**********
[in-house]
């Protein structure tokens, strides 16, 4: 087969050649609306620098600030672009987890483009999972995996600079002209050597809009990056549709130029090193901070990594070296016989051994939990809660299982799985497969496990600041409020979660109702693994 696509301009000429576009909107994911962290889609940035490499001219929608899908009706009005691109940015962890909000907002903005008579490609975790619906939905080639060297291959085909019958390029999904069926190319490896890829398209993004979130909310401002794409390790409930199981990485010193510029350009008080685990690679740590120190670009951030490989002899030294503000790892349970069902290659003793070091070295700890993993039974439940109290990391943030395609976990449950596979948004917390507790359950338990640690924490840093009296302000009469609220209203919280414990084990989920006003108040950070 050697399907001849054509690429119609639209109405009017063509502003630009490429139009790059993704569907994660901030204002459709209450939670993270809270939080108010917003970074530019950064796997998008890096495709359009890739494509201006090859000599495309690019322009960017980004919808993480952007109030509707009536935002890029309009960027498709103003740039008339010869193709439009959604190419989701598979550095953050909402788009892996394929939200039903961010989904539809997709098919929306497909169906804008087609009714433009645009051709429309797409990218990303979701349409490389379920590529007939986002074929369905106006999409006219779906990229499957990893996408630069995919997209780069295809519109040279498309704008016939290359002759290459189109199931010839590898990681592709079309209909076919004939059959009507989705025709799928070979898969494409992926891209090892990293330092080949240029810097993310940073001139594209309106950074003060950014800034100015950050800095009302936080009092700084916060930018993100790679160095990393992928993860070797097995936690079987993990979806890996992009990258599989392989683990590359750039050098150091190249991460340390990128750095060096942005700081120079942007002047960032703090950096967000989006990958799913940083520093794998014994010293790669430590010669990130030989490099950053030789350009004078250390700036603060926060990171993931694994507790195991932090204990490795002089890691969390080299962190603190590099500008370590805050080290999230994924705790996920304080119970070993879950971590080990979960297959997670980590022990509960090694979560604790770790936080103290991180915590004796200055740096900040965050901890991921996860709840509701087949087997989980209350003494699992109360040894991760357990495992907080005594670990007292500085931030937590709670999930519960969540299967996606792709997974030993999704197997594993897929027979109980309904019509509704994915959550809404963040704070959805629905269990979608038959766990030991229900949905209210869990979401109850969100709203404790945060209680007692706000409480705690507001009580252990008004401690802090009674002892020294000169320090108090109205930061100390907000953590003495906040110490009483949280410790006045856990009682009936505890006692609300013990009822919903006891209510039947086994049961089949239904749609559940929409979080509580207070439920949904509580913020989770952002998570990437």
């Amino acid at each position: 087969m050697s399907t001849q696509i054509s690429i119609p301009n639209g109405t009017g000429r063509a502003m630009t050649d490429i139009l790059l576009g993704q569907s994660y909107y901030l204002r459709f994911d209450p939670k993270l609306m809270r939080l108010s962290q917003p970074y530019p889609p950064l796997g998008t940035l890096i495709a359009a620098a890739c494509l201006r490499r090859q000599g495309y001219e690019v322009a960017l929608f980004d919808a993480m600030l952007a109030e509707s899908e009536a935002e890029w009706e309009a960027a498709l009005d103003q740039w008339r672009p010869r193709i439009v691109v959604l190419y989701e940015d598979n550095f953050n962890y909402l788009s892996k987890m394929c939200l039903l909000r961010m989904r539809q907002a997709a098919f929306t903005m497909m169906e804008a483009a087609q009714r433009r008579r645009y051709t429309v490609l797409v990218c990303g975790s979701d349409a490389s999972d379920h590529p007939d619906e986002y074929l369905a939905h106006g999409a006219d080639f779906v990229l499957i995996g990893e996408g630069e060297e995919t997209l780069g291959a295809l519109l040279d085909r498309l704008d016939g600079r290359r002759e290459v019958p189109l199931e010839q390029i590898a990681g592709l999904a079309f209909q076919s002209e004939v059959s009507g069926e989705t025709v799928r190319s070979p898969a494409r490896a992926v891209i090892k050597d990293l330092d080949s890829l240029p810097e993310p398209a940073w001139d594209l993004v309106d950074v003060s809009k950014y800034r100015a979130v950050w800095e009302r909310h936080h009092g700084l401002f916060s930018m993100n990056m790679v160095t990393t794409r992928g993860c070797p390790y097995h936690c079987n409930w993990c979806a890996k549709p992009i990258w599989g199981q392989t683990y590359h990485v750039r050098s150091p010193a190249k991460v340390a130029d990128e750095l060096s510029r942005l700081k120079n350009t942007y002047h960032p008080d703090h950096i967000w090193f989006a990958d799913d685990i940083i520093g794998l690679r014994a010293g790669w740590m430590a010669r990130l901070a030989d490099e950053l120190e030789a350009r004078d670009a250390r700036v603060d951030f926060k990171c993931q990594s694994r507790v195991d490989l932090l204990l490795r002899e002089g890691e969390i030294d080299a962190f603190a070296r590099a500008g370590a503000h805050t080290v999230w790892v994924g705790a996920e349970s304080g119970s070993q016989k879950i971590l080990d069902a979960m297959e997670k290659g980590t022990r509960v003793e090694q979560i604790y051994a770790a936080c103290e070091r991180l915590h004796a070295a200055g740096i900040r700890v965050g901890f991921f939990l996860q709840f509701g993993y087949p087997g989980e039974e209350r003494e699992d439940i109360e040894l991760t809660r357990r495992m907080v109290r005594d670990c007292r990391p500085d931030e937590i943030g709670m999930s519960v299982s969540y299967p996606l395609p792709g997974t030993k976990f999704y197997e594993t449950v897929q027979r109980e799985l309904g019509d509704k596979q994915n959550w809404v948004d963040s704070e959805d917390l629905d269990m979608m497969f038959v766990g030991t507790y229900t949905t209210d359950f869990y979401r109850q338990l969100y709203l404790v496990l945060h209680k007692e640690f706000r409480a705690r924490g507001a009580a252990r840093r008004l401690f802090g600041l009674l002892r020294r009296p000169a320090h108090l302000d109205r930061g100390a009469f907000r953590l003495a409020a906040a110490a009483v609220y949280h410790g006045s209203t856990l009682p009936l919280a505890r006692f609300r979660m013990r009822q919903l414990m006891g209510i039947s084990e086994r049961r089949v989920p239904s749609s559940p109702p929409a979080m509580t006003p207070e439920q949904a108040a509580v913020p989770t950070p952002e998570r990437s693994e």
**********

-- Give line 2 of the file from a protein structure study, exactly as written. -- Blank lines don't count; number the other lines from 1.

């Protein structure tokens, strides 16, 4: 087969050649609306620098600030672009987890483009999972995996600079002209050597809009990056549709130029090193901070990594070296016989051994939990809660299982799985497969496990600041409020979660109702693994 696509301009000429576009909107994911962290889609940035490499001219929608899908009706009005691109940015962890909000907002903005008579490609975790619906939905080639060297291959085909019958390029999904069926190319490896890829398209993004979130909310401002794409390790409930199981990485010193510029350009008080685990690679740590120190670009951030490989002899030294503000790892349970069902290659003793070091070295700890993993039974439940109290990391943030395609976990449950596979948004917390507790359950338990640690924490840093009296302000009469609220209203919280414990084990989920006003108040950070 050697399907001849054509690429119609639209109405009017063509502003630009490429139009790059993704569907994660901030204002459709209450939670993270809270939080108010917003970074530019950064796997998008890096495709359009890739494509201006090859000599495309690019322009960017980004919808993480952007109030509707009536935002890029309009960027498709103003740039008339010869193709439009959604190419989701598979550095953050909402788009892996394929939200039903961010989904539809997709098919929306497909169906804008087609009714433009645009051709429309797409990218990303979701349409490389379920590529007939986002074929369905106006999409006219779906990229499957990893996408630069995919997209780069295809519109040279498309704008016939290359002759290459189109199931010839590898990681592709079309209909076919004939059959009507989705025709799928070979898969494409992926891209090892990293330092080949240029810097993310940073001139594209309106950074003060950014800034100015950050800095009302936080009092700084916060930018993100790679160095990393992928993860070797097995936690079987993990979806890996992009990258599989392989683990590359750039050098150091190249991460340390990128750095060096942005700081120079942007002047960032703090950096967000989006990958799913940083520093794998014994010293790669430590010669990130030989490099950053030789350009004078250390700036603060926060990171993931694994507790195991932090204990490795002089890691969390080299962190603190590099500008370590805050080290999230994924705790996920304080119970070993879950971590080990979960297959997670980590022990509960090694979560604790770790936080103290991180915590004796200055740096900040965050901890991921996860709840509701087949087997989980209350003494699992109360040894991760357990495992907080005594670990007292500085931030937590709670999930519960969540299967996606792709997974030993999704197997594993897929027979109980309904019509509704994915959550809404963040704070959805629905269990979608038959766990030991229900949905209210869990979401109850969100709203404790945060209680007692706000409480705690507001009580252990008004401690802090009674002892020294000169320090108090109205930061100390907000953590003495906040110490009483949280410790006045856990009682009936505890006692609300013990009822919903006891209510039947086994049961089949239904749609559940929409979080509580207070439920949904509580913020989770952002998570990437």